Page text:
|Niacin (Vit. B3)||0.854 mg (6%)|
|Vitamin B6||0.088 mg (7%)|
|Folate (Vit. B9)||27 μg (7%)|
|Vitamin C||20.6 mg (34%)|
|Calcium||16 mg (2%)|
|Iron||0.27 mg (2%)|
|Magnesium||21 mg (6%)|
|Phosphorus||27 mg (4%)|
|Potassium||271 mg (6%)|
|Sodium||14 mg (1%)|
|Zinc||0.34 mg (3%)|
|Full Link to USDA Database entry
Percentages are relative to US recommendations for adults.
Raw cassava is 60% water, 38% carbohydrates, 1% protein, and has negligible fat (table). In a 100 gram amount, raw cassava provides 160 calories and contains 25% of the Daily Value (DV) for vitamin C, but otherwise has no micronutrients in significant content (no values above 10% DV; table). Cooked cassava starch has a digestibility of over 75%.
Cassava, like other foods, also has antinutritional and toxic factors. Of particular concern are the cyanogenic glucosides of cassava (linamarin and lotaustralin). On hydrolysis, these release hydrocyanic acid (HCN). The presence of cyanide in cassava is of concern for human and for animal consumption. The concentration of these antinutritional and unsafe glycosides varies considerably between varieties and also with climatic and cultural conditions. Selection of cassava species to be grown, therefore, is quite important. Once harvested, bitter cassava must be treated and prepared properly prior to human or animal consumption, while sweet cassava can be used after simply boiling.
Comparison with other major staple foods
A comparative table shows that cassava is a good energy source. In its prepared forms in which its toxic or unpleasant components have been reduced to acceptable levels, it contains an extremely high proportion of starch. Compared to most staples however, cassava accordingly is a poorer dietary source of protein and most other essential nutrients. Though an important staple, its main value is as a component of a balanced diet.
Comparisons between the nutrient content of cassava and other major staple foods when raw, as shown in the table, must be interpreted with caution because most staples are not edible in such forms and many are indigestible, even dangerously poisonous or otherwise harmful. For consumption, each must be prepared and cooked as appropriate. Suitably cooked or otherwise prepared, the nutritional and antinutritional contents of each of these staples is widely different from that of raw form and depends on the methods of preparation such as soaking, fermentation, sprouting, boiling, or baking.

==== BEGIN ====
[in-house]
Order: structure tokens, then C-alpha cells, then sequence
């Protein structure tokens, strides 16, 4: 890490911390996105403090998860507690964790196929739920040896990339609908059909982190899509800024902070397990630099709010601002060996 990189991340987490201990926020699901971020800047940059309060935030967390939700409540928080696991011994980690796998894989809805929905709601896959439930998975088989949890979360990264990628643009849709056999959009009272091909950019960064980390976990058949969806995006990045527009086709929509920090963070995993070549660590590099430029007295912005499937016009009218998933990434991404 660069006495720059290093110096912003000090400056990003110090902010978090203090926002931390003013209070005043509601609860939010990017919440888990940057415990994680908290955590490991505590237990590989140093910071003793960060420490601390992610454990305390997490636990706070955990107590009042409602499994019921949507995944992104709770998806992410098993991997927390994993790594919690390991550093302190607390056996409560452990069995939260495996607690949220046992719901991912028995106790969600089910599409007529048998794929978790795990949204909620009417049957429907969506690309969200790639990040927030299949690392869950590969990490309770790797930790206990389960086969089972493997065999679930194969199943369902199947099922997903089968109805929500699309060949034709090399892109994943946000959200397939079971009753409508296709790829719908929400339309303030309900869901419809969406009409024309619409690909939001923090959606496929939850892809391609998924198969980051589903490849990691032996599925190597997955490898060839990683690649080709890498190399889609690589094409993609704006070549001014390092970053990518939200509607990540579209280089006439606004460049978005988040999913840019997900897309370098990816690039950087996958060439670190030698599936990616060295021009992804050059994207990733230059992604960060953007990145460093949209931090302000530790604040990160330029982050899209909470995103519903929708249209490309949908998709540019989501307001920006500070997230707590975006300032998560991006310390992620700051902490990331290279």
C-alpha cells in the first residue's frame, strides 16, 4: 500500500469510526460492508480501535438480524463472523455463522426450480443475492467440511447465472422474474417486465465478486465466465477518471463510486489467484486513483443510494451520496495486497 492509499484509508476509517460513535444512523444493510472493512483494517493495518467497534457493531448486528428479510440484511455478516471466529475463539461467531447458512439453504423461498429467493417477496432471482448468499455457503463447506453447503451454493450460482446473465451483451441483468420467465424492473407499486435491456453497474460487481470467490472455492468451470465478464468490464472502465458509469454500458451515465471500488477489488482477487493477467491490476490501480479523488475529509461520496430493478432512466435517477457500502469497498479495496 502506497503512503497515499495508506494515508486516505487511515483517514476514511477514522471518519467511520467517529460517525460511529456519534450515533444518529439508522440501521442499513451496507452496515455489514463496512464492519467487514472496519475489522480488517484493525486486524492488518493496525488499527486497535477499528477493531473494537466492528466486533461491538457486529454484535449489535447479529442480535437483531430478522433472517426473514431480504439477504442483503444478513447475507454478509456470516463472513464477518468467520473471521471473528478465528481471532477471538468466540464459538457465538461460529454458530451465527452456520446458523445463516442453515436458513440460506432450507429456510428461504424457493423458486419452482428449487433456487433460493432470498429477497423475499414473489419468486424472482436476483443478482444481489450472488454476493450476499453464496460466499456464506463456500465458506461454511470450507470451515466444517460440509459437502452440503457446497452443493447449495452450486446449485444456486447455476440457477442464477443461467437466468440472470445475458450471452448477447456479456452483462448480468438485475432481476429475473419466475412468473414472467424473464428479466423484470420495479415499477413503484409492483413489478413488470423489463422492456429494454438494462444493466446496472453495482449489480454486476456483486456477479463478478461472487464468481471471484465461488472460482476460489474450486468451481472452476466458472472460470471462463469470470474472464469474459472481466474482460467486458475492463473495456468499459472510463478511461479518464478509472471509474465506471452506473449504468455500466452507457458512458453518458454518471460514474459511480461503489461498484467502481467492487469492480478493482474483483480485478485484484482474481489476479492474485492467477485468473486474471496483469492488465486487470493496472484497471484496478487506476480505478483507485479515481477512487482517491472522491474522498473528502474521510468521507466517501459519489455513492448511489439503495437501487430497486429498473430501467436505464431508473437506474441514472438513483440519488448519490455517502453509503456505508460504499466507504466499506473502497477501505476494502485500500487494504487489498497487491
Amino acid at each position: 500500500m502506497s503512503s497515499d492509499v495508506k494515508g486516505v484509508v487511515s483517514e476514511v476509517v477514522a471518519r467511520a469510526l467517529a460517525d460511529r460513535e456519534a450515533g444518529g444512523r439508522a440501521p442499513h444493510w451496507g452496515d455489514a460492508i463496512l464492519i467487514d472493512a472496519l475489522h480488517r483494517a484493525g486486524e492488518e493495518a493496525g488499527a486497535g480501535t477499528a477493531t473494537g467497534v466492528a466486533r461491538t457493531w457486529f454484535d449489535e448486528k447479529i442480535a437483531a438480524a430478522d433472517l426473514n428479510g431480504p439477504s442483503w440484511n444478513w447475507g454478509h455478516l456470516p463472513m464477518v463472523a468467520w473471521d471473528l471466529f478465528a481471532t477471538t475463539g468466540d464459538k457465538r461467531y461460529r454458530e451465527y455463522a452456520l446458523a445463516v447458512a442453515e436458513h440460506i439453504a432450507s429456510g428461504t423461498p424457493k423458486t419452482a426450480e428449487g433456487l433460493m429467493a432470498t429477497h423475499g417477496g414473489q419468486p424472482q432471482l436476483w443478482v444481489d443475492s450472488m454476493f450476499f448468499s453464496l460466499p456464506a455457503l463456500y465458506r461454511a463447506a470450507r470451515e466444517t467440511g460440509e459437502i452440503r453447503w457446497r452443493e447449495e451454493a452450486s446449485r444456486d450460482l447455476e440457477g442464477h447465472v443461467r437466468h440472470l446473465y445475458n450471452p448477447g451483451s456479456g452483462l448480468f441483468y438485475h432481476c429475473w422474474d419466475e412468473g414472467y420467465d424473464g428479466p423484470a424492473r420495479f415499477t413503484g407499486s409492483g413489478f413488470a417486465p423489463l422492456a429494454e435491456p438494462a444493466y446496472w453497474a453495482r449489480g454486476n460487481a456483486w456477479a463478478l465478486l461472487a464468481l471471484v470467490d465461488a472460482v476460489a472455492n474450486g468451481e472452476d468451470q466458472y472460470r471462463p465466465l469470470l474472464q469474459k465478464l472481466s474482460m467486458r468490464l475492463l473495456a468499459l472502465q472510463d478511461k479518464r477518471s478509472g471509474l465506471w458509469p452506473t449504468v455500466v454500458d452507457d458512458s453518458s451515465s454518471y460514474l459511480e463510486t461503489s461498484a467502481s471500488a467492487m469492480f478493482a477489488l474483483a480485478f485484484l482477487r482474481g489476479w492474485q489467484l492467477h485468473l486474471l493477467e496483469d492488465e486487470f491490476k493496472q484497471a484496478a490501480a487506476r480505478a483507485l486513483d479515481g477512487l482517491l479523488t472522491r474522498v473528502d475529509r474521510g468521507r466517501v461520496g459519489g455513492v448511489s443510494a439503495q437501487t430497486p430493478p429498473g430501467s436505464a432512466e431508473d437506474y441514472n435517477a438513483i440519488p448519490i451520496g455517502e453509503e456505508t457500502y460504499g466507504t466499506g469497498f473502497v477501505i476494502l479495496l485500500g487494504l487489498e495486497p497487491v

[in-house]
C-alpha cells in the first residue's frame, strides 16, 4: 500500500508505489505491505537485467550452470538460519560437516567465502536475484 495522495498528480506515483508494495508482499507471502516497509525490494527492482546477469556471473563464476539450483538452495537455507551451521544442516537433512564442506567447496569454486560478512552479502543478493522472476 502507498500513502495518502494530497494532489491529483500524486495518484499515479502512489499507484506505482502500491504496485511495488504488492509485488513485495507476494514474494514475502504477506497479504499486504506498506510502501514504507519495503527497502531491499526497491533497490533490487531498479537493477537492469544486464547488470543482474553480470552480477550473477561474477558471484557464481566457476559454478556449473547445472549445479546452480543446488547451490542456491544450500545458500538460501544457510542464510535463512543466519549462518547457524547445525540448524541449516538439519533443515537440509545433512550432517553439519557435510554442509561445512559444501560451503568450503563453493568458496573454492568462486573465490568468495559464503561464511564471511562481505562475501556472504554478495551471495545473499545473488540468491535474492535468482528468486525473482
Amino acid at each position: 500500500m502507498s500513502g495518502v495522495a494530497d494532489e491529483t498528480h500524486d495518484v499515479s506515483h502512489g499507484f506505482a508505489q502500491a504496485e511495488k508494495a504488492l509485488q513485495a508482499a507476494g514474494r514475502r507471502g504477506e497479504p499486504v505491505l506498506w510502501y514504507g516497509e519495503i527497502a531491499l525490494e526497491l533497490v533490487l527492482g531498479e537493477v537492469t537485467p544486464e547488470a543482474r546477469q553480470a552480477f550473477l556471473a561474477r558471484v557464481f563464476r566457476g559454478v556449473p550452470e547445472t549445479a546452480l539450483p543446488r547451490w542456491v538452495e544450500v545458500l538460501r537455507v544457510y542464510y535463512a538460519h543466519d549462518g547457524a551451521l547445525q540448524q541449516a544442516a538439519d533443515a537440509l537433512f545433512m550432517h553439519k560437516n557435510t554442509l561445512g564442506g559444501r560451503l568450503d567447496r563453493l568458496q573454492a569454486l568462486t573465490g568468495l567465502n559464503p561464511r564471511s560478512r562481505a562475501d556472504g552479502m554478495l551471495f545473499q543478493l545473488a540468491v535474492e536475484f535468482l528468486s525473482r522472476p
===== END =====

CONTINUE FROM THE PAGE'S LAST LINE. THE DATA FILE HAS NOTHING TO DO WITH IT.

In many countries, significant research has begun to evaluate the use of cassava as an ethanol biofuel feedstock. Under the Development Plan for Renewable Energy in the Eleventh Five-Year Plan in the People's Republic of China, the target is to increase the production of ethanol fuel from nongrain feedstock to two million tonnes, and that of biodiesel to 200 thousand tonnes by 2010. This is equivalent to the replacement of 10 million tonnes of petroleum. As a result, cassava (tapioca) chips have gradually become a major source of ethanol production. On 22 December 2007, the largest cassava ethanol fuel production facility was completed in Beihai, with annual output of 200 thousand tons, which would need an average of 1.5 million tons of cassava. In November 2008, China-based Hainan Yedao Group reportedly invested US$51.5m (£31.8m) in a new biofuel facility that is expected to produce 33 million US gallons (120,000 m3) a year of bioethanol from cassava plants.
Cassava tubers and hay are used worldwide as animal feed. Cassava hay is harvested at a young growth stage (three to four months) when it reaches about 30 to 45 cm (12 to 18 in) above ground; it is then sun-dried for one to two days until its final dry matter content approaches 85 percent. Cassava hay contains high protein (20–27 percent crude protein) and condensed tannins (1.5–4 percent CP). It is valued as a good roughage source for ruminants such as cattle.
Manioc is also used in a number of commercially available laundry products, especially as starch for shirts and other garments. Using manioc starch diluted in water and spraying it over fabrics before ironing helps stiffen collars.